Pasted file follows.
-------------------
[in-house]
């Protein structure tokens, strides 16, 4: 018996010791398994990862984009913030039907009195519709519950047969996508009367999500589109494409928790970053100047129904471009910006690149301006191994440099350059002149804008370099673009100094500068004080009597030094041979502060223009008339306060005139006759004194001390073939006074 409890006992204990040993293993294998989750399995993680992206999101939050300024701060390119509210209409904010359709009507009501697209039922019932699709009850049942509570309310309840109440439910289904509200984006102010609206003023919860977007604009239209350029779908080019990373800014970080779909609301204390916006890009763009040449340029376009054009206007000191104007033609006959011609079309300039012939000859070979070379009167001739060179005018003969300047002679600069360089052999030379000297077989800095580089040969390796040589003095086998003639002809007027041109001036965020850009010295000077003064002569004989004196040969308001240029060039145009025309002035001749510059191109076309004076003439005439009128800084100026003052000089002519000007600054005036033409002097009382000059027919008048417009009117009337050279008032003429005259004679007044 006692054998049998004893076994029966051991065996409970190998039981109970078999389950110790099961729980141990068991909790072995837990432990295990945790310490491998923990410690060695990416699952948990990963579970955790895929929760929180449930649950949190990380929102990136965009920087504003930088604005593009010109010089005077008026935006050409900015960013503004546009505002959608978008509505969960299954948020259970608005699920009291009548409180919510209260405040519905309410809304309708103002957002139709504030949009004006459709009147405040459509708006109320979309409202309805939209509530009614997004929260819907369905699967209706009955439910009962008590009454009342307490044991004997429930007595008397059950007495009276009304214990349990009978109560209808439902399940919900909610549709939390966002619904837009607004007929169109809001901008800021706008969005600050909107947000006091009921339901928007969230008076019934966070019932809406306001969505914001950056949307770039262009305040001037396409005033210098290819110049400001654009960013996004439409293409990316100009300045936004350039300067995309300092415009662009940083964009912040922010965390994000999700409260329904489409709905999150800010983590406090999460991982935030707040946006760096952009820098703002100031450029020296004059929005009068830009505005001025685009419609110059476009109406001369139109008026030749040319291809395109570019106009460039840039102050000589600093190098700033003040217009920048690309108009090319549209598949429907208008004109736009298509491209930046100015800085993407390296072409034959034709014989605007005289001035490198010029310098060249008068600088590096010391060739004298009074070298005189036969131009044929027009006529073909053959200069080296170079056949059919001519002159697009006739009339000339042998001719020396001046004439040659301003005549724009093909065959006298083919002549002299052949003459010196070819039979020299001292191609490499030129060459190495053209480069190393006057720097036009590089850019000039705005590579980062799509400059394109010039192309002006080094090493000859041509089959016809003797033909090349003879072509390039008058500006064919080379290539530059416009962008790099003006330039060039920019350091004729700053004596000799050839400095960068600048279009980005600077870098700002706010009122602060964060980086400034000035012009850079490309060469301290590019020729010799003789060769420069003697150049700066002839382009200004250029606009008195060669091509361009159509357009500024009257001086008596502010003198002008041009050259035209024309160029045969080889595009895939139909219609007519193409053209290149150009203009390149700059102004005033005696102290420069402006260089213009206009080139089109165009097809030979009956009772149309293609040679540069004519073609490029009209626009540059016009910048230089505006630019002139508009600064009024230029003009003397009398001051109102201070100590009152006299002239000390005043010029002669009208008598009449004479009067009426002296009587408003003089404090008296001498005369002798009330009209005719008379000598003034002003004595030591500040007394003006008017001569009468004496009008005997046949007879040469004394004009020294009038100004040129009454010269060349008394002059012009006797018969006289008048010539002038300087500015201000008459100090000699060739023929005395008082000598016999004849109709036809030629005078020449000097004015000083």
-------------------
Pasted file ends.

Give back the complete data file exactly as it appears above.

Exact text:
[in-house]
């Protein structure tokens, strides 16, 4: 018996010791398994990862984009913030039907009195519709519950047969996508009367999500589109494409928790970053100047129904471009910006690149301006191994440099350059002149804008370099673009100094500068004080009597030094041979502060223009008339306060005139006759004194001390073939006074 409890006992204990040993293993294998989750399995993680992206999101939050300024701060390119509210209409904010359709009507009501697209039922019932699709009850049942509570309310309840109440439910289904509200984006102010609206003023919860977007604009239209350029779908080019990373800014970080779909609301204390916006890009763009040449340029376009054009206007000191104007033609006959011609079309300039012939000859070979070379009167001739060179005018003969300047002679600069360089052999030379000297077989800095580089040969390796040589003095086998003639002809007027041109001036965020850009010295000077003064002569004989004196040969308001240029060039145009025309002035001749510059191109076309004076003439005439009128800084100026003052000089002519000007600054005036033409002097009382000059027919008048417009009117009337050279008032003429005259004679007044 006692054998049998004893076994029966051991065996409970190998039981109970078999389950110790099961729980141990068991909790072995837990432990295990945790310490491998923990410690060695990416699952948990990963579970955790895929929760929180449930649950949190990380929102990136965009920087504003930088604005593009010109010089005077008026935006050409900015960013503004546009505002959608978008509505969960299954948020259970608005699920009291009548409180919510209260405040519905309410809304309708103002957002139709504030949009004006459709009147405040459509708006109320979309409202309805939209509530009614997004929260819907369905699967209706009955439910009962008590009454009342307490044991004997429930007595008397059950007495009276009304214990349990009978109560209808439902399940919900909610549709939390966002619904837009607004007929169109809001901008800021706008969005600050909107947000006091009921339901928007969230008076019934966070019932809406306001969505914001950056949307770039262009305040001037396409005033210098290819110049400001654009960013996004439409293409990316100009300045936004350039300067995309300092415009662009940083964009912040922010965390994000999700409260329904489409709905999150800010983590406090999460991982935030707040946006760096952009820098703002100031450029020296004059929005009068830009505005001025685009419609110059476009109406001369139109008026030749040319291809395109570019106009460039840039102050000589600093190098700033003040217009920048690309108009090319549209598949429907208008004109736009298509491209930046100015800085993407390296072409034959034709014989605007005289001035490198010029310098060249008068600088590096010391060739004298009074070298005189036969131009044929027009006529073909053959200069080296170079056949059919001519002159697009006739009339000339042998001719020396001046004439040659301003005549724009093909065959006298083919002549002299052949003459010196070819039979020299001292191609490499030129060459190495053209480069190393006057720097036009590089850019000039705005590579980062799509400059394109010039192309002006080094090493000859041509089959016809003797033909090349003879072509390039008058500006064919080379290539530059416009962008790099003006330039060039920019350091004729700053004596000799050839400095960068600048279009980005600077870098700002706010009122602060964060980086400034000035012009850079490309060469301290590019020729010799003789060769420069003697150049700066002839382009200004250029606009008195060669091509361009159509357009500024009257001086008596502010003198002008041009050259035209024309160029045969080889595009895939139909219609007519193409053209290149150009203009390149700059102004005033005696102290420069402006260089213009206009080139089109165009097809030979009956009772149309293609040679540069004519073609490029009209626009540059016009910048230089505006630019002139508009600064009024230029003009003397009398001051109102201070100590009152006299002239000390005043010029002669009208008598009449004479009067009426002296009587408003003089404090008296001498005369002798009330009209005719008379000598003034002003004595030591500040007394003006008017001569009468004496009008005997046949007879040469004394004009020294009038100004040129009454010269060349008394002059012009006797018969006289008048010539002038300087500015201000008459100090000699060739023929005395008082000598016999004849109709036809030629005078020449000097004015000083």